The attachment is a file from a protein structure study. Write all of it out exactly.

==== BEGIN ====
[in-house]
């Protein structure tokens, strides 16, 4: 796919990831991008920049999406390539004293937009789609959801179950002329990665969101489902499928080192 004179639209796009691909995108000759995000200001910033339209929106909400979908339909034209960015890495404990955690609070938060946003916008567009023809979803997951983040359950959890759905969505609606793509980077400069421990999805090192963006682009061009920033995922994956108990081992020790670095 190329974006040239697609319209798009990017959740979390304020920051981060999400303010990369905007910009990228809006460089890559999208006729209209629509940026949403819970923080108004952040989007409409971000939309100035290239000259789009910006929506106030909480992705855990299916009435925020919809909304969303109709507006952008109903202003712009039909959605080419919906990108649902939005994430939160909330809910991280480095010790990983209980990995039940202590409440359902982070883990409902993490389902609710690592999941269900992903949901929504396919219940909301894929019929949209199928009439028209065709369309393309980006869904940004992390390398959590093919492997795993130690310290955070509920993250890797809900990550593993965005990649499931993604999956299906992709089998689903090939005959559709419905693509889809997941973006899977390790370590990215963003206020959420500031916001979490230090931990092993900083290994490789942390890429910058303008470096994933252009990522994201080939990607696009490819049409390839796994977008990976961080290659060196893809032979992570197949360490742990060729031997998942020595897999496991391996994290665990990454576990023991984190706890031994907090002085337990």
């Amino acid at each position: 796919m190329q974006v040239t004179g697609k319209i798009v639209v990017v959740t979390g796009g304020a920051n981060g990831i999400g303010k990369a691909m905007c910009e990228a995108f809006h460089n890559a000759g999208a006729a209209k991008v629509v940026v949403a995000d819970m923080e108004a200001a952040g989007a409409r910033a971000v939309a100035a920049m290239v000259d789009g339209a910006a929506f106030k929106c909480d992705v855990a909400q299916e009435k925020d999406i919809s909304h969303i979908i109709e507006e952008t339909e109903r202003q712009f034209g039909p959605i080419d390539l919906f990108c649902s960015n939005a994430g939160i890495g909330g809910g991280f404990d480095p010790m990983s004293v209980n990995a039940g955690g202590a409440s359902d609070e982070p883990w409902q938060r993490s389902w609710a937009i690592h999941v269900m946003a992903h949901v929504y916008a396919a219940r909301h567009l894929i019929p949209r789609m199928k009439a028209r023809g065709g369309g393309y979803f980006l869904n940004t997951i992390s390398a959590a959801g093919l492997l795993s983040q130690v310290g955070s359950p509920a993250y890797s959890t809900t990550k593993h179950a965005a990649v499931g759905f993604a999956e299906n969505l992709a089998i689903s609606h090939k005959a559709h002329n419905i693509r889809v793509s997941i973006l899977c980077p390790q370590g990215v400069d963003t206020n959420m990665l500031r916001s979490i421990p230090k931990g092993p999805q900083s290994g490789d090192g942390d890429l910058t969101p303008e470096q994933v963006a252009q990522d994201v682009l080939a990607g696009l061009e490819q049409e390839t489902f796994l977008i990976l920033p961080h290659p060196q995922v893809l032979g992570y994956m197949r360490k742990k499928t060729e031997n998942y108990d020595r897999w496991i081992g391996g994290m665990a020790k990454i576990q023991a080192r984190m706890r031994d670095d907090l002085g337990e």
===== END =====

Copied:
[in-house]
């Protein structure tokens, strides 16, 4: 796919990831991008920049999406390539004293937009789609959801179950002329990665969101489902499928080192 004179639209796009691909995108000759995000200001910033339209929106909400979908339909034209960015890495404990955690609070938060946003916008567009023809979803997951983040359950959890759905969505609606793509980077400069421990999805090192963006682009061009920033995922994956108990081992020790670095 190329974006040239697609319209798009990017959740979390304020920051981060999400303010990369905007910009990228809006460089890559999208006729209209629509940026949403819970923080108004952040989007409409971000939309100035290239000259789009910006929506106030909480992705855990299916009435925020919809909304969303109709507006952008109903202003712009039909959605080419919906990108649902939005994430939160909330809910991280480095010790990983209980990995039940202590409440359902982070883990409902993490389902609710690592999941269900992903949901929504396919219940909301894929019929949209199928009439028209065709369309393309980006869904940004992390390398959590093919492997795993130690310290955070509920993250890797809900990550593993965005990649499931993604999956299906992709089998689903090939005959559709419905693509889809997941973006899977390790370590990215963003206020959420500031916001979490230090931990092993900083290994490789942390890429910058303008470096994933252009990522994201080939990607696009490819049409390839796994977008990976961080290659060196893809032979992570197949360490742990060729031997998942020595897999496991391996994290665990990454576990023991984190706890031994907090002085337990």
């Amino acid at each position: 796919m190329q974006v040239t004179g697609k319209i798009v639209v990017v959740t979390g796009g304020a920051n981060g990831i999400g303010k990369a691909m905007c910009e990228a995108f809006h460089n890559a000759g999208a006729a209209k991008v629509v940026v949403a995000d819970m923080e108004a200001a952040g989007a409409r910033a971000v939309a100035a920049m290239v000259d789009g339209a910006a929506f106030k929106c909480d992705v855990a909400q299916e009435k925020d999406i919809s909304h969303i979908i109709e507006e952008t339909e109903r202003q712009f034209g039909p959605i080419d390539l919906f990108c649902s960015n939005a994430g939160i890495g909330g809910g991280f404990d480095p010790m990983s004293v209980n990995a039940g955690g202590a409440s359902d609070e982070p883990w409902q938060r993490s389902w609710a937009i690592h999941v269900m946003a992903h949901v929504y916008a396919a219940r909301h567009l894929i019929p949209r789609m199928k009439a028209r023809g065709g369309g393309y979803f980006l869904n940004t997951i992390s390398a959590a959801g093919l492997l795993s983040q130690v310290g955070s359950p509920a993250y890797s959890t809900t990550k593993h179950a965005a990649v499931g759905f993604a999956e299906n969505l992709a089998i689903s609606h090939k005959a559709h002329n419905i693509r889809v793509s997941i973006l899977c980077p390790q370590g990215v400069d963003t206020n959420m990665l500031r916001s979490i421990p230090k931990g092993p999805q900083s290994g490789d090192g942390d890429l910058t969101p303008e470096q994933v963006a252009q990522d994201v682009l080939a990607g696009l061009e490819q049409e390839t489902f796994l977008i990976l920033p961080h290659p060196q995922v893809l032979g992570y994956m197949r360490k742990k499928t060729e031997n998942y108990d020595r897999w496991i081992g391996g994290m665990a020790k990454i576990q023991a080192r984190m706890r031994d670095d907090l002085g337990e």